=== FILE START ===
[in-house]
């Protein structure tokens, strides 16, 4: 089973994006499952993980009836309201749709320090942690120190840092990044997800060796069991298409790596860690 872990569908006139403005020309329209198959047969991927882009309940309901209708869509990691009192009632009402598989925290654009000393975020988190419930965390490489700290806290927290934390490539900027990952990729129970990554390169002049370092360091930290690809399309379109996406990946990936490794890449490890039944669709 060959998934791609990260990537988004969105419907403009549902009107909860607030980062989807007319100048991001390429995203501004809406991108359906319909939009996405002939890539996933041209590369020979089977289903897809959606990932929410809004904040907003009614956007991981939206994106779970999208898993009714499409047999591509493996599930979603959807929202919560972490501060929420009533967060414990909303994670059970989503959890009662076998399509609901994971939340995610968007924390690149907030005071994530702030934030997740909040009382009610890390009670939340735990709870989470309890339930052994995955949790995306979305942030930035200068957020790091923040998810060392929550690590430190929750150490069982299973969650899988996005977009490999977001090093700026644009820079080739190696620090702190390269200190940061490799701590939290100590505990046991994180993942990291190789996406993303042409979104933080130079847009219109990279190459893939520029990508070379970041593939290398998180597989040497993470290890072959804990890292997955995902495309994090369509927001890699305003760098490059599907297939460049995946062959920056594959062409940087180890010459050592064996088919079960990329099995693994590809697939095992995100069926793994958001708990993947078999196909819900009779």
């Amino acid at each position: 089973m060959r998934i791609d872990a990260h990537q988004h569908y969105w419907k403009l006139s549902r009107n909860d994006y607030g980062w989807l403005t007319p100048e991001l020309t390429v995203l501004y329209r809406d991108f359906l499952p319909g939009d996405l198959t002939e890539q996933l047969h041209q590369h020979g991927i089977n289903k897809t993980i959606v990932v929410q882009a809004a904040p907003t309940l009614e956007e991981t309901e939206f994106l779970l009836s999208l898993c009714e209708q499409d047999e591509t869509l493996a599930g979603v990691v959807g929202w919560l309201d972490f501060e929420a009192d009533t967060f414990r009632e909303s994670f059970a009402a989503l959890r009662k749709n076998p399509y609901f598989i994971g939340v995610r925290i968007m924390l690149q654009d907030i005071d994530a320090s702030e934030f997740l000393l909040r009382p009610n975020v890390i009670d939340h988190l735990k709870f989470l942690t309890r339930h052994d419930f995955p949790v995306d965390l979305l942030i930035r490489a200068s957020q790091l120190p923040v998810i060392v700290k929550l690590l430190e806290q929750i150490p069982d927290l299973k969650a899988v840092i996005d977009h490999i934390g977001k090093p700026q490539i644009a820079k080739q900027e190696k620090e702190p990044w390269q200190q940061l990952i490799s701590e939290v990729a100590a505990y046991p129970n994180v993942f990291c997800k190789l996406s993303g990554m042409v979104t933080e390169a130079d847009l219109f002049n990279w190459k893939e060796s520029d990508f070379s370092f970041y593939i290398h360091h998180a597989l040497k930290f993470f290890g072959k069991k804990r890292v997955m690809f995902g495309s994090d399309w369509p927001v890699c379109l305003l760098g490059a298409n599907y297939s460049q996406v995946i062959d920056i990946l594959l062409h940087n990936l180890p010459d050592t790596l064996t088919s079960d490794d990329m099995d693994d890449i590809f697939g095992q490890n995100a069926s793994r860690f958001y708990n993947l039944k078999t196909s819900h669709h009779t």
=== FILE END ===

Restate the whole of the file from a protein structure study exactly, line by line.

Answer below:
[in-house]
């Protein structure tokens, strides 16, 4: 089973994006499952993980009836309201749709320090942690120190840092990044997800060796069991298409790596860690 872990569908006139403005020309329209198959047969991927882009309940309901209708869509990691009192009632009402598989925290654009000393975020988190419930965390490489700290806290927290934390490539900027990952990729129970990554390169002049370092360091930290690809399309379109996406990946990936490794890449490890039944669709 060959998934791609990260990537988004969105419907403009549902009107909860607030980062989807007319100048991001390429995203501004809406991108359906319909939009996405002939890539996933041209590369020979089977289903897809959606990932929410809004904040907003009614956007991981939206994106779970999208898993009714499409047999591509493996599930979603959807929202919560972490501060929420009533967060414990909303994670059970989503959890009662076998399509609901994971939340995610968007924390690149907030005071994530702030934030997740909040009382009610890390009670939340735990709870989470309890339930052994995955949790995306979305942030930035200068957020790091923040998810060392929550690590430190929750150490069982299973969650899988996005977009490999977001090093700026644009820079080739190696620090702190390269200190940061490799701590939290100590505990046991994180993942990291190789996406993303042409979104933080130079847009219109990279190459893939520029990508070379970041593939290398998180597989040497993470290890072959804990890292997955995902495309994090369509927001890699305003760098490059599907297939460049995946062959920056594959062409940087180890010459050592064996088919079960990329099995693994590809697939095992995100069926793994958001708990993947078999196909819900009779």
């Amino acid at each position: 089973m060959r998934i791609d872990a990260h990537q988004h569908y969105w419907k403009l006139s549902r009107n909860d994006y607030g980062w989807l403005t007319p100048e991001l020309t390429v995203l501004y329209r809406d991108f359906l499952p319909g939009d996405l198959t002939e890539q996933l047969h041209q590369h020979g991927i089977n289903k897809t993980i959606v990932v929410q882009a809004a904040p907003t309940l009614e956007e991981t309901e939206f994106l779970l009836s999208l898993c009714e209708q499409d047999e591509t869509l493996a599930g979603v990691v959807g929202w919560l309201d972490f501060e929420a009192d009533t967060f414990r009632e909303s994670f059970a009402a989503l959890r009662k749709n076998p399509y609901f598989i994971g939340v995610r925290i968007m924390l690149q654009d907030i005071d994530a320090s702030e934030f997740l000393l909040r009382p009610n975020v890390i009670d939340h988190l735990k709870f989470l942690t309890r339930h052994d419930f995955p949790v995306d965390l979305l942030i930035r490489a200068s957020q790091l120190p923040v998810i060392v700290k929550l690590l430190e806290q929750i150490p069982d927290l299973k969650a899988v840092i996005d977009h490999i934390g977001k090093p700026q490539i644009a820079k080739q900027e190696k620090e702190p990044w390269q200190q940061l990952i490799s701590e939290v990729a100590a505990y046991p129970n994180v993942f990291c997800k190789l996406s993303g990554m042409v979104t933080e390169a130079d847009l219109f002049n990279w190459k893939e060796s520029d990508f070379s370092f970041y593939i290398h360091h998180a597989l040497k930290f993470f290890g072959k069991k804990r890292v997955m690809f995902g495309s994090d399309w369509p927001v890699c379109l305003l760098g490059a298409n599907y297939s460049q996406v995946i062959d920056i990946l594959l062409h940087n990936l180890p010459d050592t790596l064996t088919s079960d490794d990329m099995d693994d890449i590809f697939g095992q490890n995100a069926s793994r860690f958001y708990n993947l039944k078999t196909s819900h669709h009779t």